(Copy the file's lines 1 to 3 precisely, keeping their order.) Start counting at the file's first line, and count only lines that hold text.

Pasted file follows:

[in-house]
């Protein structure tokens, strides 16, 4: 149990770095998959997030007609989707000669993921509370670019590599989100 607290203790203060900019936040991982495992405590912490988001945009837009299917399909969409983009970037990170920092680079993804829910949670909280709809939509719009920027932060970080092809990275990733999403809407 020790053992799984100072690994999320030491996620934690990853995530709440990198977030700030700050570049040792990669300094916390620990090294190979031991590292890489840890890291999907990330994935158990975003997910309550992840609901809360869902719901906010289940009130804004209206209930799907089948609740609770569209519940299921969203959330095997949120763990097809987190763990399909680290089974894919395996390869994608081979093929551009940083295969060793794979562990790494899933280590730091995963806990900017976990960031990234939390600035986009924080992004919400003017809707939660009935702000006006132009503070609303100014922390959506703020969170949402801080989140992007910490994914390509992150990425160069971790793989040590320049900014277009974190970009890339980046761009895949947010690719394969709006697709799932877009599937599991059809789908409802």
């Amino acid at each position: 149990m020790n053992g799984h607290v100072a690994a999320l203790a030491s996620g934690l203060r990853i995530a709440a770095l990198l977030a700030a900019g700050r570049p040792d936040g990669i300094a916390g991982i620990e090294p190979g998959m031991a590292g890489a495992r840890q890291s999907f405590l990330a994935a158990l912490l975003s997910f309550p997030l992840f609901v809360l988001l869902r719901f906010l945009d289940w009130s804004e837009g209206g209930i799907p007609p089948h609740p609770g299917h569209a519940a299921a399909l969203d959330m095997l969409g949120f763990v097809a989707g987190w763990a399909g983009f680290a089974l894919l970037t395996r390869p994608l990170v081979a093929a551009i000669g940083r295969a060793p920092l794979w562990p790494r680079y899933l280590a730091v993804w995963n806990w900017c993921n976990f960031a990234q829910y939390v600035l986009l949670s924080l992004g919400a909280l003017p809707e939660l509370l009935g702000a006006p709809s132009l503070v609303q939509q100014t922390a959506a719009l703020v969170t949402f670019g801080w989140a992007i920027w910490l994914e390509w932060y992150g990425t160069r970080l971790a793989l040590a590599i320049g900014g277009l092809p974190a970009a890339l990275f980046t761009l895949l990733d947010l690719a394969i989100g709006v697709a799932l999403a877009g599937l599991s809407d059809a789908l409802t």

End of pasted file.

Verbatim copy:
[in-house]
């Protein structure tokens, strides 16, 4: 149990770095998959997030007609989707000669993921509370670019590599989100 607290203790203060900019936040991982495992405590912490988001945009837009299917399909969409983009970037990170920092680079993804829910949670909280709809939509719009920027932060970080092809990275990733999403809407 020790053992799984100072690994999320030491996620934690990853995530709440990198977030700030700050570049040792990669300094916390620990090294190979031991590292890489840890890291999907990330994935158990975003997910309550992840609901809360869902719901906010289940009130804004209206209930799907089948609740609770569209519940299921969203959330095997949120763990097809987190763990399909680290089974894919395996390869994608081979093929551009940083295969060793794979562990790494899933280590730091995963806990900017976990960031990234939390600035986009924080992004919400003017809707939660009935702000006006132009503070609303100014922390959506703020969170949402801080989140992007910490994914390509992150990425160069971790793989040590320049900014277009974190970009890339980046761009895949947010690719394969709006697709799932877009599937599991059809789908409802």
């Amino acid at each position: 149990m020790n053992g799984h607290v100072a690994a999320l203790a030491s996620g934690l203060r990853i995530a709440a770095l990198l977030a700030a900019g700050r570049p040792d936040g990669i300094a916390g991982i620990e090294p190979g998959m031991a590292g890489a495992r840890q890291s999907f405590l990330a994935a158990l912490l975003s997910f309550p997030l992840f609901v809360l988001l869902r719901f906010l945009d289940w009130s804004e837009g209206g209930i799907p007609p089948h609740p609770g299917h569209a519940a299921a399909l969203d959330m095997l969409g949120f763990v097809a989707g987190w763990a399909g983009f680290a089974l894919l970037t395996r390869p994608l990170v081979a093929a551009i000669g940083r295969a060793p920092l794979w562990p790494r680079y899933l280590a730091v993804w995963n806990w900017c993921n976990f960031a990234q829910y939390v600035l986009l949670s924080l992004g919400a909280l003017p809707e939660l509370l009935g702000a006006p709809s132009l503070v609303q939509q100014t922390a959506a719009l703020v969170t949402f670019g801080w989140a992007i920027w910490l994914e390509w932060y992150g990425t160069r970080l971790a793989l040590a590599i320049g900014g277009l092809p974190a970009a890339l990275f980046t761009l895949l990733d947010l690719a394969i989100g709006v697709a799932l999403a877009g599937l599991s809407d059809a789908l409802t």